Beating the First-Generation Blues

In a talk to students, writer and adjunct faculty member Michael Torres recalled his first days at a four-year college as a surprisingly lonely time.

He shared one scene from his first week:

“There’s all these little pockets of friends and people that know each other,” he said. “I realize they not only knew each other but knew their way around campus and I didn’t. And there was no one that first week – even that first semester – that I could connect with.”

Maybe it’s old movies or just the way we Wish Things To Be, but being the first in one’s family to attend college carries with it some super-happy images: An exciting new world of learning, new friendships and conquering the world one class at a time.

A podcast series by and for first-generation students at Minnesota State Mankato is available.

The reality, though, is different for a lot of first-generation students. That’s why programs such as Finding Your Place have been underway at the University for a few years and why an hour of sharing stories is set for Friday, November 8.

The Finding Your Place Storytelling Event at noon. Friday, Nov. 8, is open to all – especially first-generation students. Here, a few stories will be told by those who have navigated the uncertainty of being first-generation college students. Attendees are invited to share their own experiences and questions.

The Finding Your Place event has existed in various forms for several years (Torres’ story was given in March, 2017) with coordination by communications professor Dave Engen among others. This year, Engen is working with a new grant-funded group on campus called Maverick Firsts.  The goal of the group — a mix of students and faculty — is to help build a community for first-generation students through heightened awareness of their situation.

Engen estimates 40 percent of students at universities such as Minnesota State Mankato are first-generation. Their challenges include not only comfortably fitting in, but getting good information on the basics of college.

As Torres illustrated, first-generation students often don’t have a group of people around them who can provide information and often struggle with asking for help. It can bring students perilously close to dropping out.

Dave Engen

“Generally speaking, research suggests although they bring many strengths to college – many unique experiences and strengths – on average first-generation students experience a wider variety of challenges: Finding your place identity- wise, finding a way to get engaged and finding information about college.”

Engen has long been a champion of storytelling as a key to understanding communities. With longtime adjunct photojournalism instructor John Cross, Engen authored a moving  collection of stories centered around a downtown Mankato café and its regulars titled The Wagon Wheel Project. And along with Century College faculty member Robert Jersak, he recently helped create a student-run Finding Your Place podcast. It’s a casual presentation by past and present students who have walked the uncertain walk of the first-generation enrollee.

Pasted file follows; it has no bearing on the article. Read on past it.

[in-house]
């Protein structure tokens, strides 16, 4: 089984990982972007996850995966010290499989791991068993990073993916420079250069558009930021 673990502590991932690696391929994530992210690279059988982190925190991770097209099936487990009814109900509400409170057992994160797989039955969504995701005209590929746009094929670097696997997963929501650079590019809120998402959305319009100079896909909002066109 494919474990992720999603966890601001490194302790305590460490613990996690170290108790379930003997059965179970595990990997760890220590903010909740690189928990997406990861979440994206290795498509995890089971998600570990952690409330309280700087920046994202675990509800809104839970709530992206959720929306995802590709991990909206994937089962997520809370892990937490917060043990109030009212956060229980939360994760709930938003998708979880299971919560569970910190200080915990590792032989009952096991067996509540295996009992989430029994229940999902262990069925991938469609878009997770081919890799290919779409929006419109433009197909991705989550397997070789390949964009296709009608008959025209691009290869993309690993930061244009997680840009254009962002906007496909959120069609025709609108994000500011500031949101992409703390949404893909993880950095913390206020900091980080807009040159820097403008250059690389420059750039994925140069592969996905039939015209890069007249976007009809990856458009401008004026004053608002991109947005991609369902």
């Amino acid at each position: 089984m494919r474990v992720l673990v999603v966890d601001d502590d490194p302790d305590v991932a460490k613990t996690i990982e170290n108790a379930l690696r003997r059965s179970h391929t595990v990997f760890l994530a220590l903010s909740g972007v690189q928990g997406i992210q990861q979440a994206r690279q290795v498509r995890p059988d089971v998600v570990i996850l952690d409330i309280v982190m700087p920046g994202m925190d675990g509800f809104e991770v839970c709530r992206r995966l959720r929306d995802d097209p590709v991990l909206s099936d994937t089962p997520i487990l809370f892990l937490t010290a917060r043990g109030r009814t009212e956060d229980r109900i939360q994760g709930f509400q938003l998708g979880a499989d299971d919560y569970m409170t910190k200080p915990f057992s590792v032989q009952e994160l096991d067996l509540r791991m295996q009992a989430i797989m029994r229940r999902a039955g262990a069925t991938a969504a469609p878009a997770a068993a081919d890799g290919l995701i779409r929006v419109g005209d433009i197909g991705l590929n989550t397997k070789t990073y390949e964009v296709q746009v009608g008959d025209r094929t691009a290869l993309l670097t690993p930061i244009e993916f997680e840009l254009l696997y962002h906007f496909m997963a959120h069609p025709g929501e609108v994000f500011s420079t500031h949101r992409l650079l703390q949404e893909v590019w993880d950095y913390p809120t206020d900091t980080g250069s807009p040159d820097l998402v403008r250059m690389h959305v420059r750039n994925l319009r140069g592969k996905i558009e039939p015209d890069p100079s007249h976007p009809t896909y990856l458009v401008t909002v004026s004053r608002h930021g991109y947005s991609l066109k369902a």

“The idea was to use complex, compelling stories from people who have been there,” Engen said of both the podcast and past Finding Your Place events. “What we wanted to do was find really captivating storytellers who’ve had complicated journeys in college and would share that in a non-club-you-over-the-head kind of a way, but would share it as a story of their evolution, of their joys and struggles as they went along in college.”

Few of which are pretty.

“We wanted stories of struggle and accomplishment,” Engen said.

Among those sharing stories Nov. 8 is author and communications faculty member, Rachael Hanel. Hanel’s experience as the first in her family to attend college, she said, was heavy on naïveté but also heavy on reaching out to fellow students and faculty.

Rachael Hanel

“I was totally charting my own path and figuring this out,” Hanel said. The experience led to an enjoyable and rewarding college career, she said, as well as an identity she’s carried with her well after graduation.

“Even to this day, I identify myself as a first-generation college student.” She said. “That would be my main point to these students here right now: That will always be part of your identity. Even after you get your diploma, you’re still a first-generation college student.”

  • Finding Your Place Storytelling Event
  • Noon (preceded with an 11:30 a.m. first-generation resource fair)
  • Friday, Nov. 8
  • Centennial Student Union Ballroom